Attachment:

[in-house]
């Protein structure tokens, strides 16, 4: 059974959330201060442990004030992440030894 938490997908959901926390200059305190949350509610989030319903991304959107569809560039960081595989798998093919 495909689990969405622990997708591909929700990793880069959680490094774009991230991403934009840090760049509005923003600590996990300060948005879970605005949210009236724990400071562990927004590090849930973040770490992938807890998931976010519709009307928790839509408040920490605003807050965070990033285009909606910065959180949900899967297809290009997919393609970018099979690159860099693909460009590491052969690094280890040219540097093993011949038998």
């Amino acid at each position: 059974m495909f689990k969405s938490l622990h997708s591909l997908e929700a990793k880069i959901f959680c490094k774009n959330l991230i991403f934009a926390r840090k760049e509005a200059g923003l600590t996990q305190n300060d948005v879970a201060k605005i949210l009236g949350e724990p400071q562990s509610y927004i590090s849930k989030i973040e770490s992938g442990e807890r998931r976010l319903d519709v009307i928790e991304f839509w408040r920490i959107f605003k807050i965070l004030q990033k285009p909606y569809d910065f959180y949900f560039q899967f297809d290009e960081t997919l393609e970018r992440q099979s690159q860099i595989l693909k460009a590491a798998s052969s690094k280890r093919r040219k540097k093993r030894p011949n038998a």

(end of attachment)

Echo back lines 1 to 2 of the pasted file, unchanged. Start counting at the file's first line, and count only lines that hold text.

[in-house]
């Protein structure tokens, strides 16, 4: 059974959330201060442990004030992440030894 938490997908959901926390200059305190949350509610989030319903991304959107569809560039960081595989798998093919 495909689990969405622990997708591909929700990793880069959680490094774009991230991403934009840090760049509005923003600590996990300060948005879970605005949210009236724990400071562990927004590090849930973040770490992938807890998931976010519709009307928790839509408040920490605003807050965070990033285009909606910065959180949900899967297809290009997919393609970018099979690159860099693909460009590491052969690094280890040219540097093993011949038998």